Rio Tinto is disputing a claim in a recent mining report that it paid no royalties in the N.W.T.
If the government of the Northwest Territories wanted to attract attention to its mining policy review in advance of the territory’s new Mineral Resources Act, it did a good job.
A report, posted to a territorial government website in October, paints the disturbing picture of a royalty and taxation regime that lets mining companies get away with paying little in mining royalties and taxes, at least compared to some other jurisdictions in the world.
Rio Tinto, a 60 per cent owner of the Diavik diamond mine was singled out in the report for not — according to the report — paying any royalties for diamond production at the mine in 2015. The company has since disputed that claim.
“Rio Tinto paid just over $38 million in royalties to the Government of the Northwest Territories in 2015 from the Diavik Diamond Mine,” a company spokesperson stated in an email to the CBC.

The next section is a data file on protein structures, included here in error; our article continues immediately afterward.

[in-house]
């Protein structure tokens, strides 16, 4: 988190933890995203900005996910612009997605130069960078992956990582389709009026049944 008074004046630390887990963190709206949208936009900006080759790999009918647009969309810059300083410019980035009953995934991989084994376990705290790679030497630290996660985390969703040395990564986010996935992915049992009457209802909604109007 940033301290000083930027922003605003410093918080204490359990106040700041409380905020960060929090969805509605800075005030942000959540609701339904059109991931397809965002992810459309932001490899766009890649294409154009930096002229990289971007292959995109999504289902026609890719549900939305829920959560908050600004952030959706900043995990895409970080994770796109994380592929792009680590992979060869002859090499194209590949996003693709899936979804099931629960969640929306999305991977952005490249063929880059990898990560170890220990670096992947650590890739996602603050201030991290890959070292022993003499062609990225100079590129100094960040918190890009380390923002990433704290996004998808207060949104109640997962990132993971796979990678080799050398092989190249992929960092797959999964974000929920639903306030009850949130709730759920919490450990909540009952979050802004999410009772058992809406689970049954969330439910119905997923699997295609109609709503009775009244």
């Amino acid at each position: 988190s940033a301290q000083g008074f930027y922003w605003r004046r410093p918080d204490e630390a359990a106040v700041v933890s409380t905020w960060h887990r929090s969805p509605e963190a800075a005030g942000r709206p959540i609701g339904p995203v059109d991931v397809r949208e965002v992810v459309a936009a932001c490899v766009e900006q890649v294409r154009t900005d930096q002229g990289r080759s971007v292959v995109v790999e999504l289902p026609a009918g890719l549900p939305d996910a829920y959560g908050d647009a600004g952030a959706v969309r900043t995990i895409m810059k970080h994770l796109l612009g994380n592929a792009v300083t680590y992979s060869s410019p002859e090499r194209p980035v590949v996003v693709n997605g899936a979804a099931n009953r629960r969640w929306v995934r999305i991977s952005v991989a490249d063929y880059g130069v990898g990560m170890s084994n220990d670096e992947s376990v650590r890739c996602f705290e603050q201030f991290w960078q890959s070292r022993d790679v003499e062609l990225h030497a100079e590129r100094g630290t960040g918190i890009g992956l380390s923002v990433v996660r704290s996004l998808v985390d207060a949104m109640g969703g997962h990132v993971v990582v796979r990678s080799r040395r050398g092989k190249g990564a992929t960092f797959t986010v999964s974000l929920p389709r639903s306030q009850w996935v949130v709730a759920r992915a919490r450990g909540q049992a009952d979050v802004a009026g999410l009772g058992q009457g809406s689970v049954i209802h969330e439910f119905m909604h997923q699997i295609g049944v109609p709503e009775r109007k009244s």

The confusion, the spokesperson said, may have resulted from how Rio Tinto reports royalties as part of taxation instead of as a separate line item, all in accordance with standard international accounting practices.
Gov’t mum on specific royalties
Pamela Strand, assistant deputy minister for minerals and petroleum resources, said the government of the Northwest Territories cannot help clear up the matter of how much in royalties were paid on behalf of the Diavik diamond mine.
For the rest of this article: http://www.cbc.ca/news/canada/north/mining-policy-review-1.4383125